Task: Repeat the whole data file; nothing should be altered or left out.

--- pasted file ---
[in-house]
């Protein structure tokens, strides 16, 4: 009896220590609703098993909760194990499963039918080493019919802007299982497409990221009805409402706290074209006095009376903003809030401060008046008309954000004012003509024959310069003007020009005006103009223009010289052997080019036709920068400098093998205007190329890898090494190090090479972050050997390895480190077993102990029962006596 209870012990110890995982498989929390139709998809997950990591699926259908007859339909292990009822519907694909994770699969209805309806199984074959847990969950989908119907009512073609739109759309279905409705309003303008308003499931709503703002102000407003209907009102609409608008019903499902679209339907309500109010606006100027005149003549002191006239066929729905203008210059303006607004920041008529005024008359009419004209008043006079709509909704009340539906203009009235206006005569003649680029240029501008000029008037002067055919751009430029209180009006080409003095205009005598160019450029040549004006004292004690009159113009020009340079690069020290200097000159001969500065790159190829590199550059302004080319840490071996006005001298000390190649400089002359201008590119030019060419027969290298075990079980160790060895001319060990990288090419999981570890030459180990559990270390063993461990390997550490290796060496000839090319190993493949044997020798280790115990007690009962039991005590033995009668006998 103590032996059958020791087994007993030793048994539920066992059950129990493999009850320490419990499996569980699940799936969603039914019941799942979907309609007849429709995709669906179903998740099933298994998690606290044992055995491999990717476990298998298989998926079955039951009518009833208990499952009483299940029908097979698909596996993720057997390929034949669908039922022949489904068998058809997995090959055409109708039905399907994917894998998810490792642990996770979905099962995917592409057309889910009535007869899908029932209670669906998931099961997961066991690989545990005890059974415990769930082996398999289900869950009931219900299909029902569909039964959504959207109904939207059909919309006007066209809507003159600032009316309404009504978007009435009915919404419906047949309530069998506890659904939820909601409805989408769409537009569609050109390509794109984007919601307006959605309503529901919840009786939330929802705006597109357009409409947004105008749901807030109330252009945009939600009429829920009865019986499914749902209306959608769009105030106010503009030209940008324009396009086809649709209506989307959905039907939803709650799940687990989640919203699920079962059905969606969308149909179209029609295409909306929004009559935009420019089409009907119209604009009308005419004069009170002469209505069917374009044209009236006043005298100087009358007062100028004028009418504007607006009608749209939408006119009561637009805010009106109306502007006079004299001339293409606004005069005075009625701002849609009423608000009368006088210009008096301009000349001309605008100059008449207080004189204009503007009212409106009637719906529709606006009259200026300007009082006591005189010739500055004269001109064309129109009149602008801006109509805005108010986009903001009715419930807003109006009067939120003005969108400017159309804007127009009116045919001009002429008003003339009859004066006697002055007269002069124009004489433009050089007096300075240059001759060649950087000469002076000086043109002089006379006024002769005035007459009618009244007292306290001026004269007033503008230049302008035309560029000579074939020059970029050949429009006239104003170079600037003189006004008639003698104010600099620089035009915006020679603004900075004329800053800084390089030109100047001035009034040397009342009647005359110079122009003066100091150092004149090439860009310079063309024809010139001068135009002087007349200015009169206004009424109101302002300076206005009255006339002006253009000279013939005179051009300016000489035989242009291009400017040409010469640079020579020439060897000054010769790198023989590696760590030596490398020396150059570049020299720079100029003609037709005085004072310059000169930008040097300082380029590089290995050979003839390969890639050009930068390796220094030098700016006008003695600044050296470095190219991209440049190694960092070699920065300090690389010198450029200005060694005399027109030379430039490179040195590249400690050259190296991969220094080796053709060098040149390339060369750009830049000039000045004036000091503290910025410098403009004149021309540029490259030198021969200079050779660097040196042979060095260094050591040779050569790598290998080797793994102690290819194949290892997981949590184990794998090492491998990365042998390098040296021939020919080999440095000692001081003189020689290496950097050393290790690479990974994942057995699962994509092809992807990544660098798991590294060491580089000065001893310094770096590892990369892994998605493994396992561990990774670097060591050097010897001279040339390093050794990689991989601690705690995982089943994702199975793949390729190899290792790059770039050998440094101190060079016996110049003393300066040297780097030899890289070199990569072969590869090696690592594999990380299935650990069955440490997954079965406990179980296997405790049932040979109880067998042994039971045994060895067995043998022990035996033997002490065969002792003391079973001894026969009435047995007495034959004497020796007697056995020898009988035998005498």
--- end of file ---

[in-house]
């Protein structure tokens, strides 16, 4: 009896220590609703098993909760194990499963039918080493019919802007299982497409990221009805409402706290074209006095009376903003809030401060008046008309954000004012003509024959310069003007020009005006103009223009010289052997080019036709920068400098093998205007190329890898090494190090090479972050050997390895480190077993102990029962006596 209870012990110890995982498989929390139709998809997950990591699926259908007859339909292990009822519907694909994770699969209805309806199984074959847990969950989908119907009512073609739109759309279905409705309003303008308003499931709503703002102000407003209907009102609409608008019903499902679209339907309500109010606006100027005149003549002191006239066929729905203008210059303006607004920041008529005024008359009419004209008043006079709509909704009340539906203009009235206006005569003649680029240029501008000029008037002067055919751009430029209180009006080409003095205009005598160019450029040549004006004292004690009159113009020009340079690069020290200097000159001969500065790159190829590199550059302004080319840490071996006005001298000390190649400089002359201008590119030019060419027969290298075990079980160790060895001319060990990288090419999981570890030459180990559990270390063993461990390997550490290796060496000839090319190993493949044997020798280790115990007690009962039991005590033995009668006998 103590032996059958020791087994007993030793048994539920066992059950129990493999009850320490419990499996569980699940799936969603039914019941799942979907309609007849429709995709669906179903998740099933298994998690606290044992055995491999990717476990298998298989998926079955039951009518009833208990499952009483299940029908097979698909596996993720057997390929034949669908039922022949489904068998058809997995090959055409109708039905399907994917894998998810490792642990996770979905099962995917592409057309889910009535007869899908029932209670669906998931099961997961066991690989545990005890059974415990769930082996398999289900869950009931219900299909029902569909039964959504959207109904939207059909919309006007066209809507003159600032009316309404009504978007009435009915919404419906047949309530069998506890659904939820909601409805989408769409537009569609050109390509794109984007919601307006959605309503529901919840009786939330929802705006597109357009409409947004105008749901807030109330252009945009939600009429829920009865019986499914749902209306959608769009105030106010503009030209940008324009396009086809649709209506989307959905039907939803709650799940687990989640919203699920079962059905969606969308149909179209029609295409909306929004009559935009420019089409009907119209604009009308005419004069009170002469209505069917374009044209009236006043005298100087009358007062100028004028009418504007607006009608749209939408006119009561637009805010009106109306502007006079004299001339293409606004005069005075009625701002849609009423608000009368006088210009008096301009000349001309605008100059008449207080004189204009503007009212409106009637719906529709606006009259200026300007009082006591005189010739500055004269001109064309129109009149602008801006109509805005108010986009903001009715419930807003109006009067939120003005969108400017159309804007127009009116045919001009002429008003003339009859004066006697002055007269002069124009004489433009050089007096300075240059001759060649950087000469002076000086043109002089006379006024002769005035007459009618009244007292306290001026004269007033503008230049302008035309560029000579074939020059970029050949429009006239104003170079600037003189006004008639003698104010600099620089035009915006020679603004900075004329800053800084390089030109100047001035009034040397009342009647005359110079122009003066100091150092004149090439860009310079063309024809010139001068135009002087007349200015009169206004009424109101302002300076206005009255006339002006253009000279013939005179051009300016000489035989242009291009400017040409010469640079020579020439060897000054010769790198023989590696760590030596490398020396150059570049020299720079100029003609037709005085004072310059000169930008040097300082380029590089290995050979003839390969890639050009930068390796220094030098700016006008003695600044050296470095190219991209440049190694960092070699920065300090690389010198450029200005060694005399027109030379430039490179040195590249400690050259190296991969220094080796053709060098040149390339060369750009830049000039000045004036000091503290910025410098403009004149021309540029490259030198021969200079050779660097040196042979060095260094050591040779050569790598290998080797793994102690290819194949290892997981949590184990794998090492491998990365042998390098040296021939020919080999440095000692001081003189020689290496950097050393290790690479990974994942057995699962994509092809992807990544660098798991590294060491580089000065001893310094770096590892990369892994998605493994396992561990990774670097060591050097010897001279040339390093050794990689991989601690705690995982089943994702199975793949390729190899290792790059770039050998440094101190060079016996110049003393300066040297780097030899890289070199990569072969590869090696690592594999990380299935650990069955440490997954079965406990179980296997405790049932040979109880067998042994039971045994060895067995043998022990035996033997002490065969002792003391079973001894026969009435047995007495034959004497020796007697056995020898009988035998005498």